Contradicting Gov. Janet Mills, feds say firearms retailers are “essential”

Governor Janet Mills speaks about the coronavirus in a video message from her office.

WASHINGTON D.C. – Last week, the state of Maine forced one of Maine’s most famous firearms retailers and outfitters, Kittery Trading Post, to close under the authority of Governor Janet Mills’ emergency order. On the same day, a Mills’ spokesperson told WMTW that retailers that sell “only guns” were considered “non-essential” and must close. On Saturday, the Department of Homeland Security under President Donald Trump issued guidance that contradicts Mills’ orders.

The guidance from DHS says that the industries listed “have a special responsibility in these times to continue operations.”

Under the LAW ENFORCEMENT, PUBLIC SAFETY, AND OTHER FIRST RESPONDERS subsection of the guidance, firearms manufacturers, retailers, importers, distributors and shooting ranges are all classified as essential.

Following is the entire section of text:

-Public, private, and voluntary personnel (front line and management) in emergency management, law enforcement, fire and rescue services, emergency medical services, and private security, to include public and private hazardous material responders, air medical service providers (pilots and supporting technicians), corrections, and search and rescue personnel.

-911 call center employees and Public Safety Answering Points who can’t perform their duties remotely.

-Fusion Center employees.

-Workers – including contracted vendors — who maintain, manufacture, or supply equipment and services supporting law enforcement emergency service and response operations (to include electronic security and life safety security personnel).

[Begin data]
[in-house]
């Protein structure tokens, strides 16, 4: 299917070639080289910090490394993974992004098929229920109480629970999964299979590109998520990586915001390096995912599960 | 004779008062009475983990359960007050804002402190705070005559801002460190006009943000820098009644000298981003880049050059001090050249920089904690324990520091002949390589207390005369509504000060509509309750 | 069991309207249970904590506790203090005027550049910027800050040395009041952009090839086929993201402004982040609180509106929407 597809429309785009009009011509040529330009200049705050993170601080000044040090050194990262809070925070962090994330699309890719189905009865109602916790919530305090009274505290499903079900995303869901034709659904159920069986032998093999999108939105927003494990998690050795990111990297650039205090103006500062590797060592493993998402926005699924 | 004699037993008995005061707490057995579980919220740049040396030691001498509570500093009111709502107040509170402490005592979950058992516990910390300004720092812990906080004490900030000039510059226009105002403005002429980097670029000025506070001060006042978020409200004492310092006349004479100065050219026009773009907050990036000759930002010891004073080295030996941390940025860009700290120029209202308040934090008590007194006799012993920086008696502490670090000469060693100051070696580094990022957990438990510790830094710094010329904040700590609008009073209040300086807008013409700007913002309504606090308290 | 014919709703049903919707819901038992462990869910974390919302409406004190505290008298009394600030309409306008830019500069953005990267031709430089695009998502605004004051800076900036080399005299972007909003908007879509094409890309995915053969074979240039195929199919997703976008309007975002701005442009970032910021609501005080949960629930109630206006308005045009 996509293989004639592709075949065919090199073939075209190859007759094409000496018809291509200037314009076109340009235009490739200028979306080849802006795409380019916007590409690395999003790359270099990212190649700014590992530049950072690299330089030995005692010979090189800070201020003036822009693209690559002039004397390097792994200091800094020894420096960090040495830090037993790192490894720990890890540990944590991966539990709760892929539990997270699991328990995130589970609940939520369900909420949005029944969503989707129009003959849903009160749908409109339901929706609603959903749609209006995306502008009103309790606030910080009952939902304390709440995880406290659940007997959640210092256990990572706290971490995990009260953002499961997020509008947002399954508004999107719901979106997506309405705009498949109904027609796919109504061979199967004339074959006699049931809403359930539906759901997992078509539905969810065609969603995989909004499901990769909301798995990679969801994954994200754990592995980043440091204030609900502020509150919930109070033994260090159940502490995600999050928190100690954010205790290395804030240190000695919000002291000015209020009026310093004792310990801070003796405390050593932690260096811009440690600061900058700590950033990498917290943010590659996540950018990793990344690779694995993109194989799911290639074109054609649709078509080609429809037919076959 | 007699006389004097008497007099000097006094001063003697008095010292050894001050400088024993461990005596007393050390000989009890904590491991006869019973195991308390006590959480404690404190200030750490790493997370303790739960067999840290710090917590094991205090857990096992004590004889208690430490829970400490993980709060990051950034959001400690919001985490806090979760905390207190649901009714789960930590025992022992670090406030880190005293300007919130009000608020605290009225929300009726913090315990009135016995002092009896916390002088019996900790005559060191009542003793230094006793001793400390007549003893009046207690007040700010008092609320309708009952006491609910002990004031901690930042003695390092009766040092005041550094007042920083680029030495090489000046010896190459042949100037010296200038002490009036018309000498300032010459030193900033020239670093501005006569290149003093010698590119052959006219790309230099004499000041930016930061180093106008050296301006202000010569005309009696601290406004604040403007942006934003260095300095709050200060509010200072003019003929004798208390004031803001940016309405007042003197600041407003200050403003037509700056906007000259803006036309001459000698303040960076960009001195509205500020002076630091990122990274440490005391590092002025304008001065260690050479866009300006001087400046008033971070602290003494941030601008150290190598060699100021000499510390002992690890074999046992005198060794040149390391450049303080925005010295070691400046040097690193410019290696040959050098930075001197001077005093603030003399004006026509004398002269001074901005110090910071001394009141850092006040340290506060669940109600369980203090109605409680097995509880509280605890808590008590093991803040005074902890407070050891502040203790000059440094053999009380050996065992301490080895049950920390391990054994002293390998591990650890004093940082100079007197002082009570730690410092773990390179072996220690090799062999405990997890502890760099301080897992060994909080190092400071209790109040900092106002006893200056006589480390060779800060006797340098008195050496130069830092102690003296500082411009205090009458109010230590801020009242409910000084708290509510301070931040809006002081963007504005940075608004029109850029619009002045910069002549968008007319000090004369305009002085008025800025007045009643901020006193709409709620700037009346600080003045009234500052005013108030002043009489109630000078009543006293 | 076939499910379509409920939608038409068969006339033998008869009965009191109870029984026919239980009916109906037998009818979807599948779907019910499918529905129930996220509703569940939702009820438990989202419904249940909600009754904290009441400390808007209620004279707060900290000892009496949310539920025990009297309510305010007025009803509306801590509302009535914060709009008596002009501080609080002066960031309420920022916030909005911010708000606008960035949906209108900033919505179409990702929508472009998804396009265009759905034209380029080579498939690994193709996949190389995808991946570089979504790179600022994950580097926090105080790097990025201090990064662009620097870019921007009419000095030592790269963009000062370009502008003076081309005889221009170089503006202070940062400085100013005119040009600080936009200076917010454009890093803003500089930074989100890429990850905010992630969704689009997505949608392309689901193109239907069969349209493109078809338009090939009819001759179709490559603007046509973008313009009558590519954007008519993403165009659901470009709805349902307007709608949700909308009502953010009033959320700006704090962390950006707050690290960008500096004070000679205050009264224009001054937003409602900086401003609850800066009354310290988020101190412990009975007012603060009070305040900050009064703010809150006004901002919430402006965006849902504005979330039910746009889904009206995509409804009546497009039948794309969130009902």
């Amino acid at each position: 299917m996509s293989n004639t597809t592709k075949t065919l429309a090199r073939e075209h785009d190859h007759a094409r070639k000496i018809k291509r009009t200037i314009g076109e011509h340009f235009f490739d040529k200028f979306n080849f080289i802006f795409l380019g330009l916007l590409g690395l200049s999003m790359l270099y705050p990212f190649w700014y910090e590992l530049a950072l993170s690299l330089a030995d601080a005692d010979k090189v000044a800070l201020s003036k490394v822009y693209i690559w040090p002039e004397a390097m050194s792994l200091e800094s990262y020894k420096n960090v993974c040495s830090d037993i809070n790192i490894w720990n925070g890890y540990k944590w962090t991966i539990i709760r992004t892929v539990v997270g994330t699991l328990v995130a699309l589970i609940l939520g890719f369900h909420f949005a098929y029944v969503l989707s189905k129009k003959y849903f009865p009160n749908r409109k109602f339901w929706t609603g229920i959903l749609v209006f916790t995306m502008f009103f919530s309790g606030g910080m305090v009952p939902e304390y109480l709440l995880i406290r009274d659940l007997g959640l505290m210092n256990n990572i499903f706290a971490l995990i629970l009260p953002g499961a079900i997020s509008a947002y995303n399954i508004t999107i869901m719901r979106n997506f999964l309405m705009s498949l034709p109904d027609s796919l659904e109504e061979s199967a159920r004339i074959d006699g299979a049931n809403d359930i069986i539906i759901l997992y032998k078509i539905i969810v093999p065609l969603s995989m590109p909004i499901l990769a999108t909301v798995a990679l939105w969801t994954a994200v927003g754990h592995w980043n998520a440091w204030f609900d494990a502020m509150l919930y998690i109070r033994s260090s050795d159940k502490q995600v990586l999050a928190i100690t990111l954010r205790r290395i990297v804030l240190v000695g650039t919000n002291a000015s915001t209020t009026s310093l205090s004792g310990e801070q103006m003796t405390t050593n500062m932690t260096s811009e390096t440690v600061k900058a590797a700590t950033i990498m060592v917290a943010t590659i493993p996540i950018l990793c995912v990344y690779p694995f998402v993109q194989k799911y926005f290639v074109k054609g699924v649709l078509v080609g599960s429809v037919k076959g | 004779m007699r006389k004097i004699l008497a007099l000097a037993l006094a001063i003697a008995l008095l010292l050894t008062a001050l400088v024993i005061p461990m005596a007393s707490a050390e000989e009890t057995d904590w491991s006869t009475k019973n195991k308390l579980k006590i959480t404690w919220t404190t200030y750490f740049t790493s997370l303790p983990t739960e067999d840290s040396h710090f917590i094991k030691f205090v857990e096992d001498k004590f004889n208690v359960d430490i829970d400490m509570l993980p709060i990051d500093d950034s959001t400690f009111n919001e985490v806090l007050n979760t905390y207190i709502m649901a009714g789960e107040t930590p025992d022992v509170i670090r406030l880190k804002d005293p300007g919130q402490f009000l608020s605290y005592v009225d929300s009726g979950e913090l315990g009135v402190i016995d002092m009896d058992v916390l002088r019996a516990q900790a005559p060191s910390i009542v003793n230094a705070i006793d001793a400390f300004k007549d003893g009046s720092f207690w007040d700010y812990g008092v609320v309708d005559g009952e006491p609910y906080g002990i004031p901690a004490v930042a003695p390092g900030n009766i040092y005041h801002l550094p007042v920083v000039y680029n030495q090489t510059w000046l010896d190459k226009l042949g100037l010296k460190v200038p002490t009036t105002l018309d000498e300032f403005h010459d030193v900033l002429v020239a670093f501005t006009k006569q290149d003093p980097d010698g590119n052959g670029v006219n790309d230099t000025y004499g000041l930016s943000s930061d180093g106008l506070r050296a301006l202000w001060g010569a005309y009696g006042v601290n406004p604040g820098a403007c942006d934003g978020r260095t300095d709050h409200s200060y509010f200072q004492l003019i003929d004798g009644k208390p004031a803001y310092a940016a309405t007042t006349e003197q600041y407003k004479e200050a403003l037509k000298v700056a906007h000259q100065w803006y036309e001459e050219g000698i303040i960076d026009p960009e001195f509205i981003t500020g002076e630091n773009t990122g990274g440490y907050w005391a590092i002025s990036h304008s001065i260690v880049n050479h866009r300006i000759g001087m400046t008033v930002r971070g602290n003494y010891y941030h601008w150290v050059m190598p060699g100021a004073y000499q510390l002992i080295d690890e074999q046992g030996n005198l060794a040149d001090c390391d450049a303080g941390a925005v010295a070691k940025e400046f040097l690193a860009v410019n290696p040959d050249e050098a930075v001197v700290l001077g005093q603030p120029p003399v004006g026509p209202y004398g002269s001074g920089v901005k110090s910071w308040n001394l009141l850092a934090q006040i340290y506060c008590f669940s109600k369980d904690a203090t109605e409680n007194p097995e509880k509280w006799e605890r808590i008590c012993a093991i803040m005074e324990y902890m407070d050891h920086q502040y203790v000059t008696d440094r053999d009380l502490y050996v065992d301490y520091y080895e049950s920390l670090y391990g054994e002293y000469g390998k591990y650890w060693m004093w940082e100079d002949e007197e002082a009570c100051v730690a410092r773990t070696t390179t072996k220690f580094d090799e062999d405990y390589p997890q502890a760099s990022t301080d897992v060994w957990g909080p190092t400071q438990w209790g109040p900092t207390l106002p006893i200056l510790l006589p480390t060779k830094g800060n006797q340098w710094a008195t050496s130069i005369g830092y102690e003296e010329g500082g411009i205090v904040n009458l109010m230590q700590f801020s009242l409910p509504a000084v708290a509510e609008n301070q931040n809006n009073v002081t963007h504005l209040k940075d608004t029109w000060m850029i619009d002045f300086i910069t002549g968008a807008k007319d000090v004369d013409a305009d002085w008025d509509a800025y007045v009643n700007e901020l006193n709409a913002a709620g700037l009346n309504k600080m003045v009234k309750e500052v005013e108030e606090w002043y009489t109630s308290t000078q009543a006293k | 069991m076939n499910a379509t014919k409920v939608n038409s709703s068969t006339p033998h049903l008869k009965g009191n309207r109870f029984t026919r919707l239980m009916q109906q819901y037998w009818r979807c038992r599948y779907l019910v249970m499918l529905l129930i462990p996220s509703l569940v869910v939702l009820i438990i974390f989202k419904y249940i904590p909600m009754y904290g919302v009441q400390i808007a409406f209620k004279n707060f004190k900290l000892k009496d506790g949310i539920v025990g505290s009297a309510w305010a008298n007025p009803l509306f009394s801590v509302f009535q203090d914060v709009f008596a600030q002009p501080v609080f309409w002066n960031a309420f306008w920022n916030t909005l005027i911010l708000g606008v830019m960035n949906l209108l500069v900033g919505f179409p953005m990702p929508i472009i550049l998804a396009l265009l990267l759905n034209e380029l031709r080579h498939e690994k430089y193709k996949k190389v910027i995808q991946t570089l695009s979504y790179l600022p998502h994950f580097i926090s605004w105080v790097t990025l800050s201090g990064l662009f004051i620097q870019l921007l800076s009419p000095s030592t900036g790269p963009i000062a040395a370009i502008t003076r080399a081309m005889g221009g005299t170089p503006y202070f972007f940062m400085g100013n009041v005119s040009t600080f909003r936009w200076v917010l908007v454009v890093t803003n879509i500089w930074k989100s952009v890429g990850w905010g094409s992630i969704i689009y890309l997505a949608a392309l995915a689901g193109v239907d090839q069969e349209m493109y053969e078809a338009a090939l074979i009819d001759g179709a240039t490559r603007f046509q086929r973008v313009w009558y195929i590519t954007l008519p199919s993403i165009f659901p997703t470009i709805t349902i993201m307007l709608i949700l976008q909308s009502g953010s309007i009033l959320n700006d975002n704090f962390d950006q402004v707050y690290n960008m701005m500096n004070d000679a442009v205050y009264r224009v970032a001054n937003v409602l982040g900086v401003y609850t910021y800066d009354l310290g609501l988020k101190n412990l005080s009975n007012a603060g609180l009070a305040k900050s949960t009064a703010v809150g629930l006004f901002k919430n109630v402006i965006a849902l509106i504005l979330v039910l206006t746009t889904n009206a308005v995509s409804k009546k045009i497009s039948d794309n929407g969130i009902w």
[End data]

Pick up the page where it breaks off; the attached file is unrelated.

-Workers supporting the manufacturing of safety equipment and uniforms for law enforcement, public safety personnel, and first responder.

-Workers supporting the operation of firearm or ammunition product manufacturers, retailers, importers, distributors, and shooting ranges. (emphasis added)

-Public agency workers responding to abuse and neglect of children, elders, and dependent adults.

-Workers who support weather disaster / natural hazard mitigation and prevention activities.

-Security staff to maintain building access control and physical security measures.

The guidance is clear in stating that the list is not a directive from the federal government and that “State, local, tribal, and territorial governments are responsible for implementing and executing response activities, including decisions about access and reentry, in their communities, while the Federal Government is in a supporting role. Officials should use their own judgment in issuing implementation directives and guidance.”

Still, in previous statements, the Mills administration has pointed to the absence of firearms retailers on federal guidance as a justification for closure of firearms retailers. The Mills administration also previously classified guns as “sporting goods”, which ignores the critical role of firearms in protecting public safety.

Across the nation, controversy has surrounded the handling of firearms retailers under emergency closures. The Sheriff of Los Angeles County, California initially deemed firearms retailers non-essential and ordered them closed before reversing course. The Governor of New Jersey is being sued by a firearms dealer and prospective customer for his closure of all firearms retailers as non-essential.

In New Hampshire, Gov. Chris Sununu declared firearms retailers “essential” under his emergency order shuttering many state businesses due to the coronavirus pandemic. New Hampshire’s Governor is a Republican.

But declaring firearms retailers “essential” is not exclusively in the domain of Republican governors, states led by liberal Democrat governors have also deemed them “essential”. Connecticut, Illinois, Delaware, Wisconsin and Minnesota are all run by Governors from the Democratic Party that have allowed firearms retailers to stay open.

The final decision on the fate of Maine’s firearms retailers and those working in the industry rests with Governor Janet Mills, and gun rights groups such as Gun Owners of Maine and the National Rifle Association are urging Maine people to contact Governor Mills’ office to urge her to support reversing her policy.

To read the full guidance from DHS, click here.

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